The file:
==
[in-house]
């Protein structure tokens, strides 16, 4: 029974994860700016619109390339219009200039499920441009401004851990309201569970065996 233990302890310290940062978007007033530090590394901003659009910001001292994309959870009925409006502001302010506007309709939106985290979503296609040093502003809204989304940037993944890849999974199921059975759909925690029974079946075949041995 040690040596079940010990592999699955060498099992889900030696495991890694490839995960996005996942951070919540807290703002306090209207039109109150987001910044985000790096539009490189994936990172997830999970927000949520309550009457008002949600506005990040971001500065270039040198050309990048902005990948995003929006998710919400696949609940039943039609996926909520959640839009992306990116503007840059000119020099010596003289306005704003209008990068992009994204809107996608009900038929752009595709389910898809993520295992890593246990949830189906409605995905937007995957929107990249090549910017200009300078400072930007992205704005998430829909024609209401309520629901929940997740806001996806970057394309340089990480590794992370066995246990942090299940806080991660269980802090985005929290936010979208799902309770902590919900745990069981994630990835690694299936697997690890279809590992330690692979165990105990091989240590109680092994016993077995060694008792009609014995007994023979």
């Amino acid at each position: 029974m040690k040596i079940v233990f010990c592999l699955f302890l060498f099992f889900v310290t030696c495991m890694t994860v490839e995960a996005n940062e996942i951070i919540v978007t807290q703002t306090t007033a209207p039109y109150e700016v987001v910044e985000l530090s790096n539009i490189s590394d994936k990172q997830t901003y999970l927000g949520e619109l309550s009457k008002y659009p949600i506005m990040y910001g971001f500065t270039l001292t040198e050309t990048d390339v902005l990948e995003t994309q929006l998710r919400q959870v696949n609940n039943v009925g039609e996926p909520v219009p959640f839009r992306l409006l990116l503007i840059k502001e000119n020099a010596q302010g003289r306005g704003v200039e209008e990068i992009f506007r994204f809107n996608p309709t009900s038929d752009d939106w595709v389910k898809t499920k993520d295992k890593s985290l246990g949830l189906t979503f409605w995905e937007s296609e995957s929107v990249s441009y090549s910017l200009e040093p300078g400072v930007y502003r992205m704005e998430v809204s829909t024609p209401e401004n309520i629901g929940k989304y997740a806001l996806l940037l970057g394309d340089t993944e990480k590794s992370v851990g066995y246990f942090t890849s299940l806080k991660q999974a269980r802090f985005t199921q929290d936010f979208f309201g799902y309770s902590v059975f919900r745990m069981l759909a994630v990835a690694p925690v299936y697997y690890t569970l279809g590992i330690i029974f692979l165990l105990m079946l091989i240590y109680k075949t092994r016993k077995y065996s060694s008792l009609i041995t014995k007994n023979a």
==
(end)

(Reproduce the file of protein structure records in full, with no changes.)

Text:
[in-house]
């Protein structure tokens, strides 16, 4: 029974994860700016619109390339219009200039499920441009401004851990309201569970065996 233990302890310290940062978007007033530090590394901003659009910001001292994309959870009925409006502001302010506007309709939106985290979503296609040093502003809204989304940037993944890849999974199921059975759909925690029974079946075949041995 040690040596079940010990592999699955060498099992889900030696495991890694490839995960996005996942951070919540807290703002306090209207039109109150987001910044985000790096539009490189994936990172997830999970927000949520309550009457008002949600506005990040971001500065270039040198050309990048902005990948995003929006998710919400696949609940039943039609996926909520959640839009992306990116503007840059000119020099010596003289306005704003209008990068992009994204809107996608009900038929752009595709389910898809993520295992890593246990949830189906409605995905937007995957929107990249090549910017200009300078400072930007992205704005998430829909024609209401309520629901929940997740806001996806970057394309340089990480590794992370066995246990942090299940806080991660269980802090985005929290936010979208799902309770902590919900745990069981994630990835690694299936697997690890279809590992330690692979165990105990091989240590109680092994016993077995060694008792009609014995007994023979």
């Amino acid at each position: 029974m040690k040596i079940v233990f010990c592999l699955f302890l060498f099992f889900v310290t030696c495991m890694t994860v490839e995960a996005n940062e996942i951070i919540v978007t807290q703002t306090t007033a209207p039109y109150e700016v987001v910044e985000l530090s790096n539009i490189s590394d994936k990172q997830t901003y999970l927000g949520e619109l309550s009457k008002y659009p949600i506005m990040y910001g971001f500065t270039l001292t040198e050309t990048d390339v902005l990948e995003t994309q929006l998710r919400q959870v696949n609940n039943v009925g039609e996926p909520v219009p959640f839009r992306l409006l990116l503007i840059k502001e000119n020099a010596q302010g003289r306005g704003v200039e209008e990068i992009f506007r994204f809107n996608p309709t009900s038929d752009d939106w595709v389910k898809t499920k993520d295992k890593s985290l246990g949830l189906t979503f409605w995905e937007s296609e995957s929107v990249s441009y090549s910017l200009e040093p300078g400072v930007y502003r992205m704005e998430v809204s829909t024609p209401e401004n309520i629901g929940k989304y997740a806001l996806l940037l970057g394309d340089t993944e990480k590794s992370v851990g066995y246990f942090t890849s299940l806080k991660q999974a269980r802090f985005t199921q929290d936010f979208f309201g799902y309770s902590v059975f919900r745990m069981l759909a994630v990835a690694p925690v299936y697997y690890t569970l279809g590992i330690i029974f692979l165990l105990m079946l091989i240590y109680k075949t092994r016993k077995y065996s060694s008792l009609i041995t014995k007994n023979a």